Supporters of affordable housing weigh in on controversial issue
Original post made
on Mar 11, 2013
Affordable housing is not only a good idea for Danville but it's also the law. Despite "legitimate concerns" about an increase in crime, traffic and lower property values, the executive director of a housing association said the opposite tends to happen when affordable housing comes into a community.
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posted Monday, March 11, 2013, 12:53 PM
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Posted by PSMacintosh
a resident of Danville
on Mar 25, 2013 at 11:35 am
I thought the operating "mechanism" for how and why Building Developers/Contractors are able to be profitable and happy to build such High-Density, Low-Income housing was more like the following description:
Start with a piece of land that ordinarily is zoned to NOT allow high-density housing, where a variety of other regulations would NOT allow this building to be built, and where ordinary Market Forces of supply and demand would NOT make this type building a desirably salable or a profitable idea.
Then you use political forces to BEND all the ordinary rules and logic of property development:
1. You alter the Zoning laws (or General Plan).
2. You allow exceptions to the Building Regulations and other agency laws: allow removal of a protected tree, speed up and make exceptions to environmental regs, re-interepret parking requirements, make negotiations for density, height, look, wild space, hilltops, carbon emissions, building materials, etc. and make supposed trade-offs (donate to a park elsewhere, leave a hillside of wild weeds).
3. You interfere with Free Enterprise and normal market forces.
Let's say (hypothetically) that, under older property laws, the Developer could build one small 10,000 sq ft Office Building (or a Custom House) on this lot with sufficient parking and would be required to build around an existing old Oak tree. (Or maybe this lot really isn't ever going to be a build-able lot with the Oak tree on it......and has to become a dog park or open space.)
The lot cost $300,000 (and the land owner is "happy" to get rid of it for the money.)
The Office Building cost $400,000 to build (with all the building issues resolved).
The Office Building now has a Fair Market Value (FMV) and Sales Price of $1 Million dollars (and is a reasonably desirable building for the area and therefore has enough interested Buyers).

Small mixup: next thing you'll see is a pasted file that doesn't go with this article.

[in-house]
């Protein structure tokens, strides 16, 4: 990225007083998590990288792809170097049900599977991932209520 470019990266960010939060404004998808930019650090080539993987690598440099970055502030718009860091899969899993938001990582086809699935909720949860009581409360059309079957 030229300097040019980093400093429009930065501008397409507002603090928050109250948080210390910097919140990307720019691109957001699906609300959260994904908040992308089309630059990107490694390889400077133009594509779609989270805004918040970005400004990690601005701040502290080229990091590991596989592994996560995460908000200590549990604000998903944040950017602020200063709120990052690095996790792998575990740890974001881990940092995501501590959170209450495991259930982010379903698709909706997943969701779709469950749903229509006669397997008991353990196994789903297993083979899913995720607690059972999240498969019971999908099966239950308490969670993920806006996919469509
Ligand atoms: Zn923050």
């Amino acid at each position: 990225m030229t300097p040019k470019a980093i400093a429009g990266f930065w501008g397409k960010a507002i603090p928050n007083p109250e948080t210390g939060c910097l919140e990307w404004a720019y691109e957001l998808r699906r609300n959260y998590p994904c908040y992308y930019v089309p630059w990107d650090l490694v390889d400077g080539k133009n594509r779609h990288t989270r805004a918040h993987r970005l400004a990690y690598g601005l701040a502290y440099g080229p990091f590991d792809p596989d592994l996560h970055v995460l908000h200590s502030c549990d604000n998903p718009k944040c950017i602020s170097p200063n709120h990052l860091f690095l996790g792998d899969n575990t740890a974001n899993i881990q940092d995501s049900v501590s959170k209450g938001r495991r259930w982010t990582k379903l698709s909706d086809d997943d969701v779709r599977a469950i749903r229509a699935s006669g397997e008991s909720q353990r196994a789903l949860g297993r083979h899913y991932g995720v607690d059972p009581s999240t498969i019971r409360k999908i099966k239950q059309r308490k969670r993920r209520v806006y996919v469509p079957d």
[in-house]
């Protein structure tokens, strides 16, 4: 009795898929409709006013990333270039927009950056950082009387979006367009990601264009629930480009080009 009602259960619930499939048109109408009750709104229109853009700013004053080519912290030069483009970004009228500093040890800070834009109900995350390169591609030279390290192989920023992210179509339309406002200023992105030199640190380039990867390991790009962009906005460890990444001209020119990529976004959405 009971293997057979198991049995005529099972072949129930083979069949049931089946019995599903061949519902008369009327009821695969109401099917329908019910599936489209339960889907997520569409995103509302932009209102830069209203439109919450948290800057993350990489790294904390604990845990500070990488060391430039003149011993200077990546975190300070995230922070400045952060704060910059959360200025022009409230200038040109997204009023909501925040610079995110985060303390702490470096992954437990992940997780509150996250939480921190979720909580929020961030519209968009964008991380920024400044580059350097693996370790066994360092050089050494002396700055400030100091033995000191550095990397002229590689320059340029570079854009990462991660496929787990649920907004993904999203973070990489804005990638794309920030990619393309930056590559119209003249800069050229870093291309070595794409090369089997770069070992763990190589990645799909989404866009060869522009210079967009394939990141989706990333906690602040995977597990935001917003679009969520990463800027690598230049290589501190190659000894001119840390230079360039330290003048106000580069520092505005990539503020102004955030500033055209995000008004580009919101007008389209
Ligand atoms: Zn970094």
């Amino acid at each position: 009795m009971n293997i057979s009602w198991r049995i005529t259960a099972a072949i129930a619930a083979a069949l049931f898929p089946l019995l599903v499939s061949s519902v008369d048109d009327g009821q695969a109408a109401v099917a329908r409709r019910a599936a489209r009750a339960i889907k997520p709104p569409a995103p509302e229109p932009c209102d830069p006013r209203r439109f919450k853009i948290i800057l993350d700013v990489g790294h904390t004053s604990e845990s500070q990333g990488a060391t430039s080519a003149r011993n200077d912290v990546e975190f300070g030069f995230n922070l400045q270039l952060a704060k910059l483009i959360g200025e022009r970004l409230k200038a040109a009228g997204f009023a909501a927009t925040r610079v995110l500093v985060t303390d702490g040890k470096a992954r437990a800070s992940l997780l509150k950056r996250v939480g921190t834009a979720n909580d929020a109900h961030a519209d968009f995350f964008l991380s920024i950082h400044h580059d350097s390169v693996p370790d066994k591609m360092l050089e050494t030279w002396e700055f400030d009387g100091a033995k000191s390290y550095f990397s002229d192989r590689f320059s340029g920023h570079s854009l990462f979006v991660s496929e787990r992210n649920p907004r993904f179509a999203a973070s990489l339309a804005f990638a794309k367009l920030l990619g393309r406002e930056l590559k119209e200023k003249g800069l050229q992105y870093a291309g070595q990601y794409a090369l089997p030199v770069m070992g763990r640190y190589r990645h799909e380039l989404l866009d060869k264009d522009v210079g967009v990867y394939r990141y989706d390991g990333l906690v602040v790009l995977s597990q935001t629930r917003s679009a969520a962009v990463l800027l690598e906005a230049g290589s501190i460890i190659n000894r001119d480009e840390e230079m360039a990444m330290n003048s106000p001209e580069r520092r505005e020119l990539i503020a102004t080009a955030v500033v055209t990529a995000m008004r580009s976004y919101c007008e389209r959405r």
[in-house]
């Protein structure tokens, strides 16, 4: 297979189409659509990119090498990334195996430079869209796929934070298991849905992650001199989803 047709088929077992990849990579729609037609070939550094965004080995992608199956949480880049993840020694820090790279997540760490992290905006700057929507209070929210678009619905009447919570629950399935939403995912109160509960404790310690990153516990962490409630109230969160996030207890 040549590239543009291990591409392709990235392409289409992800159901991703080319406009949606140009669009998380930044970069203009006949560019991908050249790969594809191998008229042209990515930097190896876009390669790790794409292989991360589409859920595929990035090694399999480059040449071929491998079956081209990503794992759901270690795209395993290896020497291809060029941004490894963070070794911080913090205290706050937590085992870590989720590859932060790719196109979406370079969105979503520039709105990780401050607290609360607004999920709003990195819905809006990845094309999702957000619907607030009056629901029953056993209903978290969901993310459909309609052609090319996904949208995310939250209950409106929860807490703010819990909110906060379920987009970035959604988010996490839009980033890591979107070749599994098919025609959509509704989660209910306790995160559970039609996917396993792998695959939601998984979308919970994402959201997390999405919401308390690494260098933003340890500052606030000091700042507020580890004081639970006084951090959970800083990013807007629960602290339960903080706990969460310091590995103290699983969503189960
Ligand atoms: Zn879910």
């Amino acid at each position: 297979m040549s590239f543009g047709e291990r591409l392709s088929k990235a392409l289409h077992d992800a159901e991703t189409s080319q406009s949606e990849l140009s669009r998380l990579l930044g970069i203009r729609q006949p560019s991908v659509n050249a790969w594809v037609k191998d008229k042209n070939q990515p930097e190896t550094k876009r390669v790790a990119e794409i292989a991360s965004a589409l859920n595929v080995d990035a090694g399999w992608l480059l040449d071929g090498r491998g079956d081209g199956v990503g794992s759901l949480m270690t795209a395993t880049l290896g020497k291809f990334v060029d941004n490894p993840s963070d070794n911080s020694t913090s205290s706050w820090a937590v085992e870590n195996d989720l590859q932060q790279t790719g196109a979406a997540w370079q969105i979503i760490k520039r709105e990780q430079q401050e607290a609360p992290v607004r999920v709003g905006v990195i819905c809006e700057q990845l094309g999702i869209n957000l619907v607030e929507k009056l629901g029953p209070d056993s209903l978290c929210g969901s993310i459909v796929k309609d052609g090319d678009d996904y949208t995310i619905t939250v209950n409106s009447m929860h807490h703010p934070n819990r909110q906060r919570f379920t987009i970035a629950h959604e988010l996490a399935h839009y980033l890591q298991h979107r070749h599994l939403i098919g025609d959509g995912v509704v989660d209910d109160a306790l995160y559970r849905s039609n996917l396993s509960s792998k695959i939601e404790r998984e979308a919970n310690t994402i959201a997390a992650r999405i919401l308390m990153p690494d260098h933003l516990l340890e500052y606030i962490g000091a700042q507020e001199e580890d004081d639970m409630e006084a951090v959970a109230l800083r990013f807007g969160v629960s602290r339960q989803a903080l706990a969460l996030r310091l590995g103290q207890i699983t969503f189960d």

So the Developer has a profit of $300,000 after a year of efforts.
Now let's say that the Developer, in conjunction with a Housing Non-Profit's political efforts and ways around the old building regulations, can build an 8,000 sq ft office space with eight 1,000 sq ft residential units above it (residential units that are out-of-character with the neighborhood....like eight Studio Apartments in Blackhawk).
The total building square footage is 16,000 sq ft.
The Oak Tree is allowed to be removed. The parking requirements, using "compact" spots, are altered and squeezed in (and insufficient in reality, but will rely on nearby public or street parking). The EPA Reports are stream-lined and speeded up. Neighborhood opposition is ignored.
The eight residential units have a FMV of $200,000 each. The Developer receives the full $200,000 each, but the units HAVE to be sold to low-income persons for $100,000 each (with the remainder of $100,000 coming from private or public grants or city-backed mortgages or ??).
The eight residential units, although very unusual for the area, have enough interested "ordinary income" Buyers that they would have sold--in a free and open market--for the full $200,00 each to some highly financially-qualified persons.
Instead, in compensation for bending the property rules and free market forces, the residential units HAVE to be sold to low income, financially risky persons (probably with low down payments and city-backed loans to them as well). (Or maybe the units are required to be rental units to Section 8 candidates.)
The Office Building "portion" sells for $800,000, so the Developer receives a total of $1.6 million.
The Land cost is $300,000. The Developer's building costs were $500,000.
So the Developer's profit is $800,000, instead of $300,000 as in the former example. This is why the Developer is interested in building such units--more profit.
The Town Council likes the fact that they accomplished their mandatory State goals (which were dictated to them by outside forces).
The end result is that FREE ENTERPRISE MARKET FORCES are majorly interfered with and overridden as a part of SOCIAL RE-ENGINEERING by certain special interest groups with their own POLITICAL PHILOSOPHY AND AGENDA.
The Housing Non-Profit Agency fulfills its mission and justifies its existence and continued private fund-raising efforts or receipt of public government grants (at taxpayer's cost regardless of taxpayer's opinions).
Instead of ordinary Free Enterprise, Open Market, and Capitalism forces at work, you have the New American Socialism becoming more entrenched.
Maybe I don't have it exactly, but isn't this more like the "mechanism" that is going on?
(I'm willing to be corrected and taught, if necessary.)